The introduction of Minimum Unit Pricing could intensify cross-border shopping for alcohol, hitting the Irish economy and border counties, warned Alcohol Beverage Federation of Ireland (ABFI) today.

ABFI, the representative body for drinks manufactures and suppliers in Ireland has said that the introduction of Minimum Unit Pricing should only be done in conjunction with Northern Ireland. It said that a ban on below cost selling should instead be introduced to tackle the sale of cheap alcohol.

This comes as new figures from the Central Statistics Office (CSO)* indicate that the total household expenditure on shopping in Northern Ireland in the 12 months to Quarter 1 2018 was €458 million.

The CSO figures show that the average amount spent by households on their most recent shopping trip to Northern Ireland was €275. 14% of households made at least one shopping trip to Northern Ireland during the surveyed period.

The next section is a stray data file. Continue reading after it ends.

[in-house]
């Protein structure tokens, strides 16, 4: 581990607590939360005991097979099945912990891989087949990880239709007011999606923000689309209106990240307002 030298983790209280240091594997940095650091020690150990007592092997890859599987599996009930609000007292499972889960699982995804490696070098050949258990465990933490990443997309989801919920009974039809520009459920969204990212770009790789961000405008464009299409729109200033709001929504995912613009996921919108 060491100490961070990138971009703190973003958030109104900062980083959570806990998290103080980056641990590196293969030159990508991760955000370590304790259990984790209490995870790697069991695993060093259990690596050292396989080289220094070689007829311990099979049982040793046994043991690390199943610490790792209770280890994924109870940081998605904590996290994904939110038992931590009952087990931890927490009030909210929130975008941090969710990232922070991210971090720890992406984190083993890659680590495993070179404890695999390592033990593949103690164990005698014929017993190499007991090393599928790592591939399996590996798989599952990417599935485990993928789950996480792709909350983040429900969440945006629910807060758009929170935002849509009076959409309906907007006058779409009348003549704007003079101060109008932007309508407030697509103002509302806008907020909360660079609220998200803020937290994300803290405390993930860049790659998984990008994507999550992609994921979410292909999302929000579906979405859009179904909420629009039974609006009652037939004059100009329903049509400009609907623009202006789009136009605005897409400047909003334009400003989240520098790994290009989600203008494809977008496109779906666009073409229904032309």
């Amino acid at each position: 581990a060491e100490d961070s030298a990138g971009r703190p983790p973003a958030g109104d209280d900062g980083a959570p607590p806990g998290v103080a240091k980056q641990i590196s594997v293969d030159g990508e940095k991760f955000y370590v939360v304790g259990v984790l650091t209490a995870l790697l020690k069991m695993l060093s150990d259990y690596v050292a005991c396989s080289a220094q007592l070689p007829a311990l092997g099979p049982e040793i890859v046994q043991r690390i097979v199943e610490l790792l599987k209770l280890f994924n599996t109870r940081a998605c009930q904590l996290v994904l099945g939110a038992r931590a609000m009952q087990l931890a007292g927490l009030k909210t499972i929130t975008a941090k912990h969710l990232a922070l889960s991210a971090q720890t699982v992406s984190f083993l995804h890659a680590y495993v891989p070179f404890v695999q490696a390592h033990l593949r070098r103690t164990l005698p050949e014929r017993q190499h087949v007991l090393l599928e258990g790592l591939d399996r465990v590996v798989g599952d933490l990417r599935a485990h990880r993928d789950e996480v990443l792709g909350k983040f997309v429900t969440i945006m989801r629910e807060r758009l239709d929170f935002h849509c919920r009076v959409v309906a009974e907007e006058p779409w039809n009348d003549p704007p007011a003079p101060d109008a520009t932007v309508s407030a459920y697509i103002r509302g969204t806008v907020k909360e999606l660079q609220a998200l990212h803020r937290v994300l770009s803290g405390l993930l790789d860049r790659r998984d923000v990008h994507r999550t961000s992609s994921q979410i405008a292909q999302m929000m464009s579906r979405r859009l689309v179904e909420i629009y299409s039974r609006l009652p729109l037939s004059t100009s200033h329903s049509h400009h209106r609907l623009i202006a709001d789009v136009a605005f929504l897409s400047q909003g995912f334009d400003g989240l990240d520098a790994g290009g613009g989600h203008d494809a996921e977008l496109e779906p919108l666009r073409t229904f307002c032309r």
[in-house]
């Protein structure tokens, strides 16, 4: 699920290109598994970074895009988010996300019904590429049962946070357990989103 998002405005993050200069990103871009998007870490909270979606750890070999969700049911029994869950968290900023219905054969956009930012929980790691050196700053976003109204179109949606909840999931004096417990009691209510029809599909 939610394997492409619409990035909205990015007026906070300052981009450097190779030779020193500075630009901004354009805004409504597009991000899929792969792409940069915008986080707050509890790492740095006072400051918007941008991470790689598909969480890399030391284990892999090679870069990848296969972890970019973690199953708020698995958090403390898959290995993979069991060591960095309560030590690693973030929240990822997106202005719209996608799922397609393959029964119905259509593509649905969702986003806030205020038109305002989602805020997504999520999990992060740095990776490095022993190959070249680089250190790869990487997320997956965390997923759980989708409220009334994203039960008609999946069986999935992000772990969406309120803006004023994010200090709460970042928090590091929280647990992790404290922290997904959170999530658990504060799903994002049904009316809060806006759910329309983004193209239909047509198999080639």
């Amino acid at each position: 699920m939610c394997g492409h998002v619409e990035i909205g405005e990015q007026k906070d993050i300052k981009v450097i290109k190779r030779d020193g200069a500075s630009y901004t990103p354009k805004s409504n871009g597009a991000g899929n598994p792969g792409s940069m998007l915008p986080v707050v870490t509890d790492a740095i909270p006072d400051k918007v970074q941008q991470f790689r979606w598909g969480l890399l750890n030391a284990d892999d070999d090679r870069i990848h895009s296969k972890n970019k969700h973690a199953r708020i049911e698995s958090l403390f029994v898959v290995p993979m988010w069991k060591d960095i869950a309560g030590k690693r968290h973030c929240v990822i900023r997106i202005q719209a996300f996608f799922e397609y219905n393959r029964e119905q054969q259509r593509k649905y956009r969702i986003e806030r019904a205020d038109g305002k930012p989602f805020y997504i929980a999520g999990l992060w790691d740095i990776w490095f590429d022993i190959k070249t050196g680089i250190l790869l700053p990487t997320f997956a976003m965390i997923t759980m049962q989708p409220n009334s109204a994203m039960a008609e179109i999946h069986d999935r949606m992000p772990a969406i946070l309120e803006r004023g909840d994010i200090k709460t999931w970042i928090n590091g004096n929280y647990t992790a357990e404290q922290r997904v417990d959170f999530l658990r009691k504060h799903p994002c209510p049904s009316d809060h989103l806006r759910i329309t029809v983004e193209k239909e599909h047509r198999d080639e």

In Border counties, nearly six out of every 10 (57.3%) of households comprised of 3 or more adults with dependent children made shopping trips to Northern Ireland.

The latest statistics offer an insight into what people buy across the border. 40% of households that travelled to Northern Ireland to shop during the period in question bought alcohol.

Patricia Callan, Director of Alcohol Beverage Federation of Ireland (ABFI) said:

“The drinks industry is in favour of tackling the sale of cheap alcohol to reduce alcohol misuse.

“However, the introduction of Minimum Unit Pricing in the Republic would intensify cross-border shopping, which is already high as we see from today’s statistics.

“We firmly believe that any government decision about Minimum Unit Pricing should be done alongside Northern Ireland, to ensure there isn’t a disparity. Given the current political context in Northern Ireland, this could take some time. In the interim, we believe that a ban on below cost selling should be introduced to tackle the sale of cheap alcohol in a quick and effective manner.

“A ban on below cost selling would ensure alcohol is not sold as a loss leader and would end the deep discounting that distorts the market.

“It should be noted, also, that Ireland already has the highest prices for alcohol in the EU, according to Eurostat.”

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